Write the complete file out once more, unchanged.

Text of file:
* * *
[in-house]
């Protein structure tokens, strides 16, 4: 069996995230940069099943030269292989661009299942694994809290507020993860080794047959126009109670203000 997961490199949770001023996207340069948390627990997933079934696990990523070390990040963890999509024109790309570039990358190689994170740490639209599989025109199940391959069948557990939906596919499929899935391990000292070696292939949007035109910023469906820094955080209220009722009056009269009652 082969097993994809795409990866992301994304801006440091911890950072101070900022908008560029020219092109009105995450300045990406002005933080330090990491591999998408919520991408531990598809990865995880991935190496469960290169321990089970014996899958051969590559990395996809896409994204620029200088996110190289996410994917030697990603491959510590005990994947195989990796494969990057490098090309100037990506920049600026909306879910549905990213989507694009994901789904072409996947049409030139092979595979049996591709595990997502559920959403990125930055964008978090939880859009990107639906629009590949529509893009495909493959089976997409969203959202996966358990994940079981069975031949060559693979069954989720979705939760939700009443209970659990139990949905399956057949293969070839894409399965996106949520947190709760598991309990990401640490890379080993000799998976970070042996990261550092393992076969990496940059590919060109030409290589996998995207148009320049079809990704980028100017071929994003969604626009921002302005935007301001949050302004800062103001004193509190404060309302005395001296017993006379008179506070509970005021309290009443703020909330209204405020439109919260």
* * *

[in-house]
């Protein structure tokens, strides 16, 4: 069996995230940069099943030269292989661009299942694994809290507020993860080794047959126009109670203000 997961490199949770001023996207340069948390627990997933079934696990990523070390990040963890999509024109790309570039990358190689994170740490639209599989025109199940391959069948557990939906596919499929899935391990000292070696292939949007035109910023469906820094955080209220009722009056009269009652 082969097993994809795409990866992301994304801006440091911890950072101070900022908008560029020219092109009105995450300045990406002005933080330090990491591999998408919520991408531990598809990865995880991935190496469960290169321990089970014996899958051969590559990395996809896409994204620029200088996110190289996410994917030697990603491959510590005990994947195989990796494969990057490098090309100037990506920049600026909306879910549905990213989507694009994901789904072409996947049409030139092979595979049996591709595990997502559920959403990125930055964008978090939880859009990107639906629009590949529509893009495909493959089976997409969203959202996966358990994940079981069975031949060559693979069954989720979705939760939700009443209970659990139990949905399956057949293969070839894409399965996106949520947190709760598991309990990401640490890379080993000799998976970070042996990261550092393992076969990496940059590919060109030409290589996998995207148009320049079809990704980028100017071929994003969604626009921002302005935007301001949050302004800062103001004193509190404060309302005395001296017993006379008179506070509970005021309290009443703020909330209204405020439109919260």